The classic farce goes behind the scenes of what might be the worst show ever. Harlequin’s production of it is slapstick that’s as smart, and funny, as it gets. Noises Off runs in Olympia through February 8.
How about the words, love? Am I getting some of them right?
Some of them have a very familiar ring.
To exasperated director Lloyd Dallas (Alexander Samuels), blustering actor Dotty Otley (Lisa Viertel) might be the last straw. If not, there’ll be plenty more where that came from.
In Noises Off, the 1982 farcical play-about-a-play by Michael Frayn, the troupe of Nothing On runs like a well-oiled machine.
The lead (Viertel) can’t remember whether to leave the newspaper and take the plate of sardines, or vice versa, and drags half of the rotary phone off with her instead.
Another actor is prone to ill-timed nosebleeds and fainting, while his character-wife fusses, fruitlessly trying to fix him up. (Those are real-life couple Aaron Lamb and Helen Harvester, on staff at Harlequin — and it’s fun to see them out on stage.)
The loafish burglar (Rich Hawkins) might not make his entrance at all.
The stage managers (Megan Ahiers, rocking a fierce fanny pack, and Nicholas Main) can’t organize their behind-the-scenes chaos, let alone what’s coming out on stage.
And no one can remember their lines, save the worst actor in the place (played by Rebecca Cort), who overplays every line and punctuates with an exaggerated hip-jut. As actors (chiefly that played by Jason Haws) pepper the hapless director with questions about the playwright’s original intent, she tunes out, brushes her hair, and checks out her ass in the mirror, responding to every question posed to her with a vapid, “Sorry?”.
To calm his perturbed nerves, the director pulls from a flask while perched on stage.
And opening’s only a night away.
Noises Off is a play for which there’s little middle ground. It’ll either be the world’s worst production of a script about the world’s worst play — as my guest noted had been her past viewing experience of it — or it’ll keep you in stitches the whole time.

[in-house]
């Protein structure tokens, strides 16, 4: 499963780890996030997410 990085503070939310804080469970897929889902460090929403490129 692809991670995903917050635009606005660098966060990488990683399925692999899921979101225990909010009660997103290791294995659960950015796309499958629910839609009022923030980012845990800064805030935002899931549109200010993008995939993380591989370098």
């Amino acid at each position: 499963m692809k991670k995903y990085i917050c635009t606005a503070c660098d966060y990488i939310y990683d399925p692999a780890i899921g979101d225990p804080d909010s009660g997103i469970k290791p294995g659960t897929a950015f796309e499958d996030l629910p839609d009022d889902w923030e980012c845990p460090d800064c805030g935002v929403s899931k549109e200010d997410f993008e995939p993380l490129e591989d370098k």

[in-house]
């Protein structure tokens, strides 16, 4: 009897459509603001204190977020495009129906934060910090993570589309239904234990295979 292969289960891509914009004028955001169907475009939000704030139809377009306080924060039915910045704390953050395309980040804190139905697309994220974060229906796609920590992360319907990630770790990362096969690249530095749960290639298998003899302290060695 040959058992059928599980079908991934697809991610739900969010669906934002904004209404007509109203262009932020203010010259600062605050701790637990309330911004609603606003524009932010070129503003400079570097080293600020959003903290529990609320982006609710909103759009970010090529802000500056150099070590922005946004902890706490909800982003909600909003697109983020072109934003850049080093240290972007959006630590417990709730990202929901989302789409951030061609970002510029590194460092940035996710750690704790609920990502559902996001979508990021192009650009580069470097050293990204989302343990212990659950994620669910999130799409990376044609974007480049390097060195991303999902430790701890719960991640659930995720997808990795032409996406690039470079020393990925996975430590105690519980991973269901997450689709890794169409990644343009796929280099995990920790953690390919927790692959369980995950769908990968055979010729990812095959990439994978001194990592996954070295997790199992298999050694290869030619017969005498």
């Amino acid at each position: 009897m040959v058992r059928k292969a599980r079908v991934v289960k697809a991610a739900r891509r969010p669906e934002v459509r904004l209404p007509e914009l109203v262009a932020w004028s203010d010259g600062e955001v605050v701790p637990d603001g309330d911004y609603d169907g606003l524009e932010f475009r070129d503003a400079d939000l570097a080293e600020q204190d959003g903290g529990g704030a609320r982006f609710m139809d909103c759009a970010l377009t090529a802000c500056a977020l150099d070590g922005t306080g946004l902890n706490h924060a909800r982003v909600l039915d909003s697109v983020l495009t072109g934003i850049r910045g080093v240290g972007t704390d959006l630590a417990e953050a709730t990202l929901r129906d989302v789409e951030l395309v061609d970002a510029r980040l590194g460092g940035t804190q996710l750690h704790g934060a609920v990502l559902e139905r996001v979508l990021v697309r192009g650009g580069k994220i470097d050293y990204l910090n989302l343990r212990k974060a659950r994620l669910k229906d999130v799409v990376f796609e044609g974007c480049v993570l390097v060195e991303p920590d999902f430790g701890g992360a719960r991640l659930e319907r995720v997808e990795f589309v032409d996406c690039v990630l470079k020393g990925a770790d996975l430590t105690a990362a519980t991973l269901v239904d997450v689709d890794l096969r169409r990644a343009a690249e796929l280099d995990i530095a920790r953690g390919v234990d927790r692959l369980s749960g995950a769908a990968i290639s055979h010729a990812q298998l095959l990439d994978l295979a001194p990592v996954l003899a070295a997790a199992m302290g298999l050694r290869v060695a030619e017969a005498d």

Olympia-based Harlequin’s charming production falls in the latter camp. This one’s a laugh riot, through and through.
The success of the comedy in Harlequin’s take comes down to the actors, who are gems, and Corey McDaniel’s deft direction, which keeps things reined in. It’s a delicate balance: not trying too hard to be funny, while playing characters who are funny largely because they are trying so hard (and failing miserably).
While the subject play Nothing On has a lead — or at least a strong personality in Viertel’s character, who fusses around about sardines (which are ultimately weaponized) — Noises Off is largely an ensemble show. All of the actor-characters are prominent, and all of them are perfectly frazzled messes. It’s a cast where everyone shines.
But the unexpected star of this one might be Cort, whose role is, essentially, to parade around in something skimpy and be completely daft. Her focused ignorance is exactly the right contrast. As everyone’s falling apart, her character is robotic: sticking to lines that make no sense, given the chaos around her, while others try heroically (and without success) to adapt to the disarray — too many props, or too few; too many actors, or too few; too few working doors; too many conflicting preshow announcements. In a play that’s a mess by design, it takes a smart actor to take a one-trick character role and turn it into comedy genius.
It’s all aided by stand-out design work, particularly the two-sided set (scenic design by Jeannie Beirne), which has become something of a Harlequin trademark. Other touches — costumes (Darren Mills), sound (Gina Salerno), lighting (Mark Thomason), and so many props (Gerald B. Browning) — also shine.
In the real world, there’s a lot of serious, awful stuff going on. And while it’s important to pay attention, sometimes a break to refresh is just as key. Watching everything fall apart on stage, with laughs big enough to double over, makes Noises Off the best humor break you could ask for.
Noises Off runs through 2/8 at the State Theater in downtown Olympia. Tickets $36, available here. Accessibility notes: restrooms are gendered and multi-stall; there is one single-stall, gender-neutral restroom near the entrance to house left. Theatre and some common areas are wheelchair accessible. Financial accessibility: $18 rush tickets available to all, 30 minutes before showtime, if any unsold seats remain (info here).
Chase D. Anderson is Editor & Producer of NWTheatre.org.